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Lord Dawlish had gone for a moonlight walk that night because, like Claire, he wished to be alone to think. He had fallen with a pleasant ease and smoothness into the rather curious life lived at Elizabeth Boyd's bee-farm. A liking for picnics had lingered in him from boyhood, and existence at Flack's was one prolonged picnic. He found that he had a natural aptitude for the more muscular domestic duties, and his energy in this direction enchanted Nutty, who before his advent had had a monopoly of these tasks.
Nor was this the only aspect of the situation that pleased Nutty. When he had invited Bill to the farm he had had a vague hope that good might come of it, but he had never dreamed that things would turn out as well as they promised to do, or that such a warm and immediate friendship would spring up between his sister and the man who had diverted the family fortune into his own pocket. Bill and Elizabeth were getting on splendidly. They were together all the time--walking, golfing, attending to the numerous needs of the bees, or sitting on the porch. Nutty's imagination began to run away with him. He seemed to smell the scent of orange-blossoms, to hear the joyous pealing of church bells--in fact, with the difference that it was not his own wedding that he was anticipating, he had begun to take very much the same view of the future that was about to come to Dudley Pickering.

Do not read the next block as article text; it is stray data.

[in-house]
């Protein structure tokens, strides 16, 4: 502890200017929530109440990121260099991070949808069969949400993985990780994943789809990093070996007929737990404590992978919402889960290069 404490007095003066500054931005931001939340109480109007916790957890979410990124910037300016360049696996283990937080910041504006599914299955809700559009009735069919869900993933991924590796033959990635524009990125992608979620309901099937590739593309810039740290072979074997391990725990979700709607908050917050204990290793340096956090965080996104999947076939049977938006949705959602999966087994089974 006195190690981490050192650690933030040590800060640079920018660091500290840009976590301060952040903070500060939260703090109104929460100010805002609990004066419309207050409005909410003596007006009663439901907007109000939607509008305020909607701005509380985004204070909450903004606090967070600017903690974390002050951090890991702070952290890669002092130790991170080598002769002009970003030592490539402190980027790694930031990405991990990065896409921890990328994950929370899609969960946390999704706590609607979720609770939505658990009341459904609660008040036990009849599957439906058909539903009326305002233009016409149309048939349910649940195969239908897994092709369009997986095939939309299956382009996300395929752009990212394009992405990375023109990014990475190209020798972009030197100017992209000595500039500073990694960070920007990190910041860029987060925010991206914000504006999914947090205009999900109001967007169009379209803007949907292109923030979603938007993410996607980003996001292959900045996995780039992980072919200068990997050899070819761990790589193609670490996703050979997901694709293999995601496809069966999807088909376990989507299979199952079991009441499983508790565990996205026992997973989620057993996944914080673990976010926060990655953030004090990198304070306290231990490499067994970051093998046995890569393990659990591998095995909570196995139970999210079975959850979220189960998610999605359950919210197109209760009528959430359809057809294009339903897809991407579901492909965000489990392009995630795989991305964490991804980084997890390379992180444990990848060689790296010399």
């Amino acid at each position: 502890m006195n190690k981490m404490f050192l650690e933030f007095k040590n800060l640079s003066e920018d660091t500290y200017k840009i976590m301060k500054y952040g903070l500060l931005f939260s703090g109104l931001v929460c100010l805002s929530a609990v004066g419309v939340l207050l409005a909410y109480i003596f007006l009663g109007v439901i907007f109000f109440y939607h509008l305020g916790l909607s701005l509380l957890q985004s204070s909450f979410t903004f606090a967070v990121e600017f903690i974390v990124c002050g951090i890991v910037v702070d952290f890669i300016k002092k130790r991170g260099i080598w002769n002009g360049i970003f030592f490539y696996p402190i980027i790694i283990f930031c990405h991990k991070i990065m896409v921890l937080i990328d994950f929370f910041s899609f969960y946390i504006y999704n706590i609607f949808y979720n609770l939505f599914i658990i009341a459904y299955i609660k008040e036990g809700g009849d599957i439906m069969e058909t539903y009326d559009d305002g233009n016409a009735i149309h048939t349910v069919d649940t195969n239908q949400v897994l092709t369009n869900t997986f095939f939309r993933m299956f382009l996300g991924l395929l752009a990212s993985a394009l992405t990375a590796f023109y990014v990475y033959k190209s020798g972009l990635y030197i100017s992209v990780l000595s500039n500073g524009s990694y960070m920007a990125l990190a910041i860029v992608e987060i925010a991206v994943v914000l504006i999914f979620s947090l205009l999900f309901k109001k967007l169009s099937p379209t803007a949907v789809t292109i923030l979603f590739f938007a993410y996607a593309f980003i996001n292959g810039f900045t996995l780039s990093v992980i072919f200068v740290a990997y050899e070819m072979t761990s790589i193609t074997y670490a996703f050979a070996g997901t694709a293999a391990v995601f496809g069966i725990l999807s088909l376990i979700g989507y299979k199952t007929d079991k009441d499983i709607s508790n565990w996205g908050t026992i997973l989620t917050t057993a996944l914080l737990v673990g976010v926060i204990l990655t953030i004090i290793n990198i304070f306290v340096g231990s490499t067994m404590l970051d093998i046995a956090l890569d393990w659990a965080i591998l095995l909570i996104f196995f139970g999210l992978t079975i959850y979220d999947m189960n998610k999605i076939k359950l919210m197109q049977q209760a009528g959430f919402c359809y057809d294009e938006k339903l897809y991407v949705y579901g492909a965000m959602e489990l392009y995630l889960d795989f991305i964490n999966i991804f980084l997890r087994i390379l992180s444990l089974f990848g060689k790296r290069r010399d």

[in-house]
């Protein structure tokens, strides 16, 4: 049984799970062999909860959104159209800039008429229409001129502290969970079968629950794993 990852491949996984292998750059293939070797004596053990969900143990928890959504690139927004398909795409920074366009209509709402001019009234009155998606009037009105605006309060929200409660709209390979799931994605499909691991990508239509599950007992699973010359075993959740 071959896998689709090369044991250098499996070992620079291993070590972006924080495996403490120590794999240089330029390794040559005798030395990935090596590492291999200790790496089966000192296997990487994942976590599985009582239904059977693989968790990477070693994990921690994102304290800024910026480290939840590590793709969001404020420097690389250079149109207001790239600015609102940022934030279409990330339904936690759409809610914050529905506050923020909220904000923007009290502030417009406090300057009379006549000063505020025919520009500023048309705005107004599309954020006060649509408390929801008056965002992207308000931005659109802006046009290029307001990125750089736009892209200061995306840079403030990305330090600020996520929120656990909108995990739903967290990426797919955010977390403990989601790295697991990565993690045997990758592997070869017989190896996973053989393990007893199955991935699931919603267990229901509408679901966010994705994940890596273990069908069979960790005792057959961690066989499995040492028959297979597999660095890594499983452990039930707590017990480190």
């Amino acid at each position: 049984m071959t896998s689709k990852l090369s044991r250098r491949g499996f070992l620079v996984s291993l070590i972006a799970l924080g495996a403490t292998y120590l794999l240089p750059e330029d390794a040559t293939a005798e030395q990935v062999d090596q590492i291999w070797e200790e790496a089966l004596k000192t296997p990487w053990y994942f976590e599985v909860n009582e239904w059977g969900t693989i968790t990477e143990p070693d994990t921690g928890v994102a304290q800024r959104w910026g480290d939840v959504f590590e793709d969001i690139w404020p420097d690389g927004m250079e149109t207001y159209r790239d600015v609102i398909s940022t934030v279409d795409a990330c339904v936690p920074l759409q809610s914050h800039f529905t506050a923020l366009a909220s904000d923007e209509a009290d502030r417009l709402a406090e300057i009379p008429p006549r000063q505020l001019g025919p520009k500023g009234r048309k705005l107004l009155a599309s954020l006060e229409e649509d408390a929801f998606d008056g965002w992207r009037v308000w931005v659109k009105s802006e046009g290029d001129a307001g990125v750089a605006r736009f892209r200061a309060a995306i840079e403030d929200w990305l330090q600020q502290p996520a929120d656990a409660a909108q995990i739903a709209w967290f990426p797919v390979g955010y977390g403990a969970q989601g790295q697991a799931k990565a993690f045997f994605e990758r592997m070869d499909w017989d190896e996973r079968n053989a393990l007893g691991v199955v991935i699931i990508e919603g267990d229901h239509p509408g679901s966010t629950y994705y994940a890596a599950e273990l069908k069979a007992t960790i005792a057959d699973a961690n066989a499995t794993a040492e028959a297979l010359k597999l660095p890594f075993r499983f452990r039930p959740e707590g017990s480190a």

Elizabeth would have been startled and embarrassed if she could have read his thoughts, for they might have suggested to her that she was becoming a great deal fonder of Bill than the shortness of their acquaintance warranted. But though she did not fail to observe the strangeness of her brother's manner, she traced it to another source than the real one. Nutty had a habit of starting back and removing himself when, entering the porch, he perceived that Bill and his sister were already seated there. His own impression on such occasions was that he was behaving with consummate tact. Elizabeth supposed that he had had some sort of a spasm.
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